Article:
if (obj->IsInstanceOf(“MyNamespace::MyClass”)) …
if (obj->IsInstanceOf(FourCC(‘MYCL’))…

if (obj->IsA(“MyNamespace::MyClass”))…
if (obj->IsA(FourCC(‘MYCL’))…


Using Ptr<> cast methods for safe-casting:

The Ptr<> class comes with 3 cast methods, 2 for safe up- and down-casts, and one unsafe-but-fast C-style cast. To do a down-cast (from a general parent class down to a specialized sub-class) you can do this:

// assume that res is a Ptr<Resource>, and safely down-cast
// it to a Ptr<D3D9Texture> (D3D9Texture is a subclass of Resource):
const Ptr<D3D9Texture>& d3d9Tex = res.downcast<D3D9Texture>();

This will generate a runtime-error if tex is not a D3D9Texture object.

Safely casting upwards in the inheritance hierarchy works as well:

const Ptr<Resource>& res = d3d9Tex.upcast<Resource>();

An unsafe C-style cast is done like this:

const Ptr<Resource>& res = d3d9Tex.cast<Resource>();

An unsafe cast is the fastest (in release mode, the compiler should optimize the method call into nothing), but of course it also makes it extremely easy to shoot yourself in the foot. The 2 safe-cast methods call the Rtti::IsDerivedFrom() method, no temporary Ptr<> object will be created since they return a const-ref.


Query RTTI objects directly:

You can directly query many class properties without having an actual object of the class around:

// get the name of a class:
const String& className = MyClass::RTTI.GetName();

// get the FourCC identifier of aclass:
FourCC classFourCC = MyClass::RTTI.GetFourCC();

// get a pointer to the Rtti object of the parent class
// (returns 0 when called on RefCounted::RTTI)

Rtti* parentRtti = MyClass::RTTI.GetParent();

// check if a class is derived from this class:
// by Rtti object:

if (MyClass::RTTI.IsDerivedFrom(OtherClass::RTTI)) …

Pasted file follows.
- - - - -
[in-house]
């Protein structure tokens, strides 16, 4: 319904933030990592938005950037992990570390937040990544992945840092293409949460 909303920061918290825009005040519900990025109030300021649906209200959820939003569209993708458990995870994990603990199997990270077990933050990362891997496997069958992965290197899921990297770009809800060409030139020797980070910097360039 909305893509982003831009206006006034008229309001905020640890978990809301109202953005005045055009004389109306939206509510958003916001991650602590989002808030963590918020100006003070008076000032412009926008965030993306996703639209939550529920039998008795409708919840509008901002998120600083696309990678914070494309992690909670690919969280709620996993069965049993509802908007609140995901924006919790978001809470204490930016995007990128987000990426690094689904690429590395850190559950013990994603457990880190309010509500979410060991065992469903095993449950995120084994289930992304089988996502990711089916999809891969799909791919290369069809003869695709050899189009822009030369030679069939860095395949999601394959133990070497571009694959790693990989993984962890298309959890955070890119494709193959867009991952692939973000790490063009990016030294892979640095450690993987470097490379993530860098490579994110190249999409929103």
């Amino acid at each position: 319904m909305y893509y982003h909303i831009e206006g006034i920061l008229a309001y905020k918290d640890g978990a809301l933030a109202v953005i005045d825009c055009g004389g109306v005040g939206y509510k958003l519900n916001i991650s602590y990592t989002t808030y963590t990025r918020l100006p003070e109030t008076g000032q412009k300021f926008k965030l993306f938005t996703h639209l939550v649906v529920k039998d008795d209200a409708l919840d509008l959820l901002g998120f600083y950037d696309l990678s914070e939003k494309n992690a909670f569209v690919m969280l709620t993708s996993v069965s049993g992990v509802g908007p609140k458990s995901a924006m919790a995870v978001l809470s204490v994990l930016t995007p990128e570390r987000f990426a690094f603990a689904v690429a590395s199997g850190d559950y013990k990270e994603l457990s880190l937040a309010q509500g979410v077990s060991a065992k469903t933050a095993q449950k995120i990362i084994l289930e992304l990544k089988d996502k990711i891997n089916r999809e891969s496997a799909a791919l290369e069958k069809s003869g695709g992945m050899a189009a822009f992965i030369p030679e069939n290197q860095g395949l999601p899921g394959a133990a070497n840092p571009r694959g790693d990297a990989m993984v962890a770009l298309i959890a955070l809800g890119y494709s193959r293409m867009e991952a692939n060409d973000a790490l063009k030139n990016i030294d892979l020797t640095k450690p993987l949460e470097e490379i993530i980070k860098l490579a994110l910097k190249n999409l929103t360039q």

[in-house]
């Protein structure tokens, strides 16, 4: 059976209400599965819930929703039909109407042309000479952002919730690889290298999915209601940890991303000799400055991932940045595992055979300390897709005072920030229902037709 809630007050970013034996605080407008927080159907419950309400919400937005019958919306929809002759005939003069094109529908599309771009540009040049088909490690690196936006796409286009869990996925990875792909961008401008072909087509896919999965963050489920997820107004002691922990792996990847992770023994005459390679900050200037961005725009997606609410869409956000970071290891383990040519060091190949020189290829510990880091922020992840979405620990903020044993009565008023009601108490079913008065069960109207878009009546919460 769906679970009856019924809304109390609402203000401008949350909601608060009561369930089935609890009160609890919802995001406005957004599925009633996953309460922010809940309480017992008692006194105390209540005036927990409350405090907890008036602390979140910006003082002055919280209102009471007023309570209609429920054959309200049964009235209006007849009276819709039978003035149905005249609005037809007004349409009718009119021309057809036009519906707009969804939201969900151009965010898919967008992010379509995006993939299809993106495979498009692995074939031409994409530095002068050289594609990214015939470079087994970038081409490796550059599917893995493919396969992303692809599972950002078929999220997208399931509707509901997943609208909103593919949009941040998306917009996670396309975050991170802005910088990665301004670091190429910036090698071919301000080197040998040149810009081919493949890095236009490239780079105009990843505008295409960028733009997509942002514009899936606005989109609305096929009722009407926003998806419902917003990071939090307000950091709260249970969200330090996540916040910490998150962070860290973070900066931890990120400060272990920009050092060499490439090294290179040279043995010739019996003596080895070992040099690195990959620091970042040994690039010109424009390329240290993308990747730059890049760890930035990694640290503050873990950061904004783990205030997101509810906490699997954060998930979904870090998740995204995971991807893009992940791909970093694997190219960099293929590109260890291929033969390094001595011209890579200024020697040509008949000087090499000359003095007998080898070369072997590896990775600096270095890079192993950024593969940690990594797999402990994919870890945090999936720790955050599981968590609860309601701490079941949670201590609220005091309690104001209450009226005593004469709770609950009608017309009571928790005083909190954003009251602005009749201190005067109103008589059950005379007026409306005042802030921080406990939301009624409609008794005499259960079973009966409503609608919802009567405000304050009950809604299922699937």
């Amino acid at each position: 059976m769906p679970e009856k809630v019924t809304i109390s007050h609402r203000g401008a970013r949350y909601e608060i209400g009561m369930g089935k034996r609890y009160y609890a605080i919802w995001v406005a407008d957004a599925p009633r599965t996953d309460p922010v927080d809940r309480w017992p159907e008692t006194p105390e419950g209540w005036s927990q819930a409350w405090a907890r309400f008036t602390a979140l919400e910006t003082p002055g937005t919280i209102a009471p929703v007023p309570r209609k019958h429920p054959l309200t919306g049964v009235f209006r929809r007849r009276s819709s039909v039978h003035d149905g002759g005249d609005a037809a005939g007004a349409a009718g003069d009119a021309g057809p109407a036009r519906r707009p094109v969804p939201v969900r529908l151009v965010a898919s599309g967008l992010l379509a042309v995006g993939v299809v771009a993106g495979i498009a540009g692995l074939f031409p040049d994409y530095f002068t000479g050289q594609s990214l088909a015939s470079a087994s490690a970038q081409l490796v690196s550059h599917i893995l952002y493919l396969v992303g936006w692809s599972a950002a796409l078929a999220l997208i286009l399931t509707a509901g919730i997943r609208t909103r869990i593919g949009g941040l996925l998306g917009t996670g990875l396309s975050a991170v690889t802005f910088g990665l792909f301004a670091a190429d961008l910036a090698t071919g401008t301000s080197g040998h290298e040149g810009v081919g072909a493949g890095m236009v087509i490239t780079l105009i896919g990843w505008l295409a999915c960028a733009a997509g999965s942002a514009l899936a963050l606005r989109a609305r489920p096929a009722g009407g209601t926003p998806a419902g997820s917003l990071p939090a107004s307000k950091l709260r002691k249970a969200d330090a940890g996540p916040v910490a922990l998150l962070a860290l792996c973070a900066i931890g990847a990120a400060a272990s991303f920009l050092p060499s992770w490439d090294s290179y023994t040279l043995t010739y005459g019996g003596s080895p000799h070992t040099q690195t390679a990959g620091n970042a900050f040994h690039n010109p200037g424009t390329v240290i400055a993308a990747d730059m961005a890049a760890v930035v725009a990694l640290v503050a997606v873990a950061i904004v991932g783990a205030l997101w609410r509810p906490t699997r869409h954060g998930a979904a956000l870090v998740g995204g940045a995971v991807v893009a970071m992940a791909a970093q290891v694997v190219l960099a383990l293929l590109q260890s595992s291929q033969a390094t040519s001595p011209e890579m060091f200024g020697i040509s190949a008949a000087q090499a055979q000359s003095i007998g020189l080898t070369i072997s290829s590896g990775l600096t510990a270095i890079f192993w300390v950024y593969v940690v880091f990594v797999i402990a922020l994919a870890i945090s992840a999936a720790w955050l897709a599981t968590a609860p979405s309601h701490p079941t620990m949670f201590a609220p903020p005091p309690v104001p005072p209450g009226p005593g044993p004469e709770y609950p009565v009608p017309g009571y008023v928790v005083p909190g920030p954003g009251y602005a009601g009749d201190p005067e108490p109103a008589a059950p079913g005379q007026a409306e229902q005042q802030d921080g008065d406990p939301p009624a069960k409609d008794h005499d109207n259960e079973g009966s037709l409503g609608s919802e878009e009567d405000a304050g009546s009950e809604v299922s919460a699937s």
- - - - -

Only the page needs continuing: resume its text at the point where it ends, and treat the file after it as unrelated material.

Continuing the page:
// by class name:
if (MyClass::RTTI.IsDerivedFrom(“MyNamespace::OtherClass”)) …
// by class fourcc:
if (MyClass::RTTI.IsDerivedFrom(FourCC(‘OTHR’))…

You can check two Rtti objects for equality or inequality:

const Rtti& otherRtti = …;
if (MyClass::RTTI == otherRtti)…
if (MyClass::RTTI != otherRtti)…

Since it is guaranteed that only one Rtti object exists per class this is equivalent with comparing the addresses of 2 Rtti objects (and that’s in fact what the equality and inequality operators do internally).


Create objects directly through the RTTI object:

Ptr<MyClass> myObj = (MyClass*) MyClass::RTTI.Create();

The old-school C-style cast looks a bit out of place but is currently necessary because the Rtti::Create() method returns a raw pointer, not a smart-pointer.

Creating an object through the RTTI object instead of the static MyClass::Create() method is useful if you want to hand the type of an object as an argument to a method call like this:

Ptr<RefCounted> CreateObjectOfAnyClass(const Rtti& rtti)
    return rtti.Create();

This is a lot faster then the 2 other alternatives, creating the object through its class name or class fourcc identifier.


Create objects by class name or FourCC identifier

You can use the Core::Factory singleton to create RefCounted-derived objects by class name or by a FourCC identifier:

Ptr<MyClass> obj = (MyClass*) Factory::Instance()->Create(“MyNamespace::MyClass”);

Ptr<MyClass> obj = (MyClass*) Factory::Instance()->Create(FourCC(‘MYCL’));

This is mainly useful for serialization code, or if the type of an object must be communicated over a network connection.

Lookup the RTTI object of a class through the Core::Factory singleton

You can get a pointer to the static RTTI object of a class by class name or class FourCC identifier:

const Rtti* rtti = Factory::Instance()->GetClassRtti(“MyNamespace::MyClass”);

const Rtti* rtti = Factory::Instance()->GetClassRtti(FourCC(‘MYCL’));

This will fail hard if the class doesn’t exist, you can check whether a class has been registered with the factory using the ClassExists() methods:

bool classExists = Factory::Instance()->ClassExists(“MyNamespace::MyClass”);

bool classExists = Factory::Instance()->ClassExists(FourCC(‘MYCL’));



There are 2 common problems with Nebula3’s RTTI system.